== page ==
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The process of locating opportunities for
indexing is an easy and rewarding activity. Because most SQL
developers do not look to see if indexes are available, there are many
opportunities for speeding up queries by adding indexes. Better still,
adding new indexes is easy and requires no changes to the existing SQL
(unless your are using optimizer plan stability).
In general, searching for indexing
opportunities involves the following steps:
Go fishing the large-table full-table scans
You can check the v$sqlarea view or the stats$sql_summary
table to identify tables that experience large-table full-table
scans. This is done by executing the access.sql script to
explain all of the SQL and generate the full-table scan report. This
report will show you the table names, the number of full-table
scans, and the number of blocks in the table. As a general rule,
tables with full-table scans that have more than 100 blocks warrant
Extract the SQL statement Once a table
name is identified as having large-table full-table scans, you can
extract the SQL that accesses these tables.
Add the index Add the index to the
database in a test environment. Remember, adding an index could
affect the execution plans of many SQL statements, and the index
should not be added into the production environment until the speed
improvement has been verified.
Evaluate the legitimacy of the full-table
scan Next, we test the number of data blocks returned from the
query to determine if the query would run faster with an index.
Test the execution speed If the
large-table full-table scan has a non-indexed column, create an
index on the column and time the SQL using the set timing on
Predict the benefit to the whole database
Once the index is created in the test environment, you can use the
STATSPACK historical SQL table, to see how the new index would
affect the whole database.
The first step in looking for indexing
opportunities is to locate those large tables that experience frequent
full-table scans. Using the access.sql script from Chapter 5,
we can begin by observing the full-table scan report that was produced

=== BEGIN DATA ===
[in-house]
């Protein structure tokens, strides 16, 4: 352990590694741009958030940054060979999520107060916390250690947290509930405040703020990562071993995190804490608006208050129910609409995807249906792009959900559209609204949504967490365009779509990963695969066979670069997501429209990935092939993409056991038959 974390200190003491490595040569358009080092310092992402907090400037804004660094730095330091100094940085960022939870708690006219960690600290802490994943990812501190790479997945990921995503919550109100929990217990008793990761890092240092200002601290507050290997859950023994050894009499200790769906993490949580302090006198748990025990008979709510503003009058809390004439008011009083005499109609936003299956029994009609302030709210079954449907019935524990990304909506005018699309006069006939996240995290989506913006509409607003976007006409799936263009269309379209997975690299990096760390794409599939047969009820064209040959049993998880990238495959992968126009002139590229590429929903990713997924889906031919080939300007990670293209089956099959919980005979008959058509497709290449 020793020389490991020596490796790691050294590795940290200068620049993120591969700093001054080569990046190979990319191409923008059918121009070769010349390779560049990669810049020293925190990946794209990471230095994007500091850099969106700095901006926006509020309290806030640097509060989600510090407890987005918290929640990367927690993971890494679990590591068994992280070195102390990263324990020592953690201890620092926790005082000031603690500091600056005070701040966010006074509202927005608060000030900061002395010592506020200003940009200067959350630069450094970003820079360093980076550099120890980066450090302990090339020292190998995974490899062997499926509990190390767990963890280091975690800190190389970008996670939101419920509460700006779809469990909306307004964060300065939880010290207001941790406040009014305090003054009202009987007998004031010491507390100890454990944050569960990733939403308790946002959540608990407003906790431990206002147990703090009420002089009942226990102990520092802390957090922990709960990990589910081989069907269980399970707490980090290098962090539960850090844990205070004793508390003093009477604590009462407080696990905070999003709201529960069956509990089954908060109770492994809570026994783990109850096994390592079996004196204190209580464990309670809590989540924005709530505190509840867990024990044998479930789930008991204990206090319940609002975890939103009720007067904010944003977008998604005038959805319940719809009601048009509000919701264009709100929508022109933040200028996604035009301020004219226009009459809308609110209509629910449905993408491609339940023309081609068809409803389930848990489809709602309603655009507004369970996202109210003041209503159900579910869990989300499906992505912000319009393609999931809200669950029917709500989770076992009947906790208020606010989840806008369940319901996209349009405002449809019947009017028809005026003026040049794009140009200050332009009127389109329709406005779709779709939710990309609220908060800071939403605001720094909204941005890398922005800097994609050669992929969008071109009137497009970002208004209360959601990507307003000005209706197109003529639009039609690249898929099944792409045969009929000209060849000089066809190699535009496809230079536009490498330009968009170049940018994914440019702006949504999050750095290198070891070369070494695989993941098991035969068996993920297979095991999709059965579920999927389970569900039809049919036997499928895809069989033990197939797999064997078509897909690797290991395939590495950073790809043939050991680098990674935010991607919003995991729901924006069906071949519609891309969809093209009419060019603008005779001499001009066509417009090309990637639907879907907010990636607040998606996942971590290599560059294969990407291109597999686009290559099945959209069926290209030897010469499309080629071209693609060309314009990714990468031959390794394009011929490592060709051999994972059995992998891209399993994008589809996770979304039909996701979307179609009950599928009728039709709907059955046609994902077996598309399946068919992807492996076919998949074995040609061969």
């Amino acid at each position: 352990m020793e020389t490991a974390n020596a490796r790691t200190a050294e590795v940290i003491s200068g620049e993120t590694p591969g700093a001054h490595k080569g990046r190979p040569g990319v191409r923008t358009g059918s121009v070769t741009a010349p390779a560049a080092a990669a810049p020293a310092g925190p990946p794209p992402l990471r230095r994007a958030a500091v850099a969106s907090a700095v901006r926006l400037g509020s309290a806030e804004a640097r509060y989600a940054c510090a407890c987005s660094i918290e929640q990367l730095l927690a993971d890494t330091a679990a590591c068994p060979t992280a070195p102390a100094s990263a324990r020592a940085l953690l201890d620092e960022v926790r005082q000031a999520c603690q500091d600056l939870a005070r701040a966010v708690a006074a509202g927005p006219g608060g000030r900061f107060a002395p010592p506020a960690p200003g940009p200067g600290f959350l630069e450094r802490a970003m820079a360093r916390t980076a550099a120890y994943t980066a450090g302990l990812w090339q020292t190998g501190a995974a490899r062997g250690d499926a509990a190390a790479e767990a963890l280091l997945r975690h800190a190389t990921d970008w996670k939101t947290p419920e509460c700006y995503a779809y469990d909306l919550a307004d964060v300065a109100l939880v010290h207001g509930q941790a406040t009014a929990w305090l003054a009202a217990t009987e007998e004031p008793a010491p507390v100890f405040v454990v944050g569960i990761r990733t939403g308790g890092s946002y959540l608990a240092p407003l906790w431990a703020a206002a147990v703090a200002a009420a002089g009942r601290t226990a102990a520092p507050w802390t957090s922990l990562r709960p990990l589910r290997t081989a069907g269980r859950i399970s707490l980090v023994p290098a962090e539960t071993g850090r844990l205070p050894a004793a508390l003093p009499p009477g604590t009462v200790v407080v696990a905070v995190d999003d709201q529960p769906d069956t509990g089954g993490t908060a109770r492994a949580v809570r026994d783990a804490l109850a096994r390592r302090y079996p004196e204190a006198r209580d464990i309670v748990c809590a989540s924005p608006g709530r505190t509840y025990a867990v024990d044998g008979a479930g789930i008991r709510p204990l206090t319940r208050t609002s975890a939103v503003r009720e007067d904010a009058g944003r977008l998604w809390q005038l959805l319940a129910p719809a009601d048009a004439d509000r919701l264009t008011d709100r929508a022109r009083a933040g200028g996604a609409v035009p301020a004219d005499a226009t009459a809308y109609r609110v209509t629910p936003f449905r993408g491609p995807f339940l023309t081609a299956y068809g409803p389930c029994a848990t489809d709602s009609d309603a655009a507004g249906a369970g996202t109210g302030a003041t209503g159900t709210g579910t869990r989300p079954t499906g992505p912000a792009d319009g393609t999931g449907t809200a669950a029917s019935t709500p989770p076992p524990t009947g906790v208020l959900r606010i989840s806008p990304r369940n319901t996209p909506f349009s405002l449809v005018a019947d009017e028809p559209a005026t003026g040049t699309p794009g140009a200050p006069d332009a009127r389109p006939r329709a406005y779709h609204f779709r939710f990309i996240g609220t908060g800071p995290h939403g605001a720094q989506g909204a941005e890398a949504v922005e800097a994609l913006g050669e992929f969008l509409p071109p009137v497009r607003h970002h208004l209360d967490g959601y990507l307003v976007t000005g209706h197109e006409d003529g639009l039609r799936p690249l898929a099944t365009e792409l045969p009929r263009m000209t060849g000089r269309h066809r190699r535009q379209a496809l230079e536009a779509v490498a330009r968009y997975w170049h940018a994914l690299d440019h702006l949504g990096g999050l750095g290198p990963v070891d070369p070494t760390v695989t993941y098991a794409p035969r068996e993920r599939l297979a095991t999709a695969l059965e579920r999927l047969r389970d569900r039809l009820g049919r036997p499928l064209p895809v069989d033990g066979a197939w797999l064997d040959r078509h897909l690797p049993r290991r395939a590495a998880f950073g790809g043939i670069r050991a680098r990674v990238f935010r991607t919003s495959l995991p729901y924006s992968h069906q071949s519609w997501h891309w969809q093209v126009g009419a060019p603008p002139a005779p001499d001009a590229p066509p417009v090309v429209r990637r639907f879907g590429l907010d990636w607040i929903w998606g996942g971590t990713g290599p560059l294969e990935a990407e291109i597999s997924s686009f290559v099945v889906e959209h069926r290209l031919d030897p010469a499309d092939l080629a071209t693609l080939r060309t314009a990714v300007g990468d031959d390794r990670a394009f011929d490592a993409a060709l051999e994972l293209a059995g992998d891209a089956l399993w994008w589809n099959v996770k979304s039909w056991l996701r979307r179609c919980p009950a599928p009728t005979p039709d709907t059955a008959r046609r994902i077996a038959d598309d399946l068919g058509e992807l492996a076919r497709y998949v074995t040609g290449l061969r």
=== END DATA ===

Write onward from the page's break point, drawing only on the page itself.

by analyzing all of the SQL that was in the library cache. From this
report, we can check the number of rows returned from each SQL
statement to see if the large-table full-table scan is legitimate.
Mon Jan 29
full table scans and counts
Note that "C" indicates in the table is cached.
indicates that the table in in the KEEP pool.
NUM_ROWS C K BLOCKS NBR_FTS
-------------- ------------------------ ------------ - - --------
3,450,209 N 932,120 9,999
434 N 8 7,355
18,067 N 1,104 5,368
476 N K 192 2,087
10 N K 32
20 N 8
Here, we must make the subjective judgment
about what tables warrant further investigation. As you know,
small-table full-table scan tables are placed in the KEEP pool, so we
are only concerned with large tables.
In the preceding example, you see that the
pager and star_image tables consist of more than 1000 data
blocks, and both have more than 5000 full-table scans. These are clear
candidates for further investigation, and our next step is to extract
these SQL statements and evaluate the legitimacy of the full-table
Extract the SQL Statement
Once we have located a table that has
large-table full-table scans, the next step is to extract all SQL
statements that reference the query. If you were using access.sql
to explain all of the SQL in your library cache, you can run a query
against the v$sqlarea view to extract the SQL statements that
reference the table.
sql_text like ‘% pager %’;
The set lines 2000; SQL*Plus command
will allow most SQL statements to be displayed, and you can easily cut
and paste the SQL statements into a file for further evaluation. Now
that we have the SQL, we must evaluate the legitimacy of the SQL
Add the Index
You will next add the index that you think will
aid the query in your test environment. Remember, adding an index can
change the execution plans for many other SQL statements, so this is
always best done in the test environment. The main reason for creating
the index is to obtain the clustering_factor from
dba_indexes for the index.
the costs of a full-table scan and an index range scan, it is
important to know the clustering_factor of our index to the
table. As you know, a low value for clustering_factor (near the
number of blocks in the table) means that more sequential data rows
will be accessed in each block read (Figure 20-1).
Figure 1: An index with
a low clustering_factor
Conversely, a high clustering_factor,
where the value approaches the number of rows in the table (num_rows),
indicates that the rows are not in the same sequence as the index, and
additional I/O will be required for index range scans (Figure 20-2).
Figure 2: An index with
a high clustering_factor
Next, let’s look at how to evaluate the
legitimacy of a full-table scan.
This is an excerpt from "Oracle High-Performance SQL Tuning" by Donald
K. Burleson, published by Oracle Press.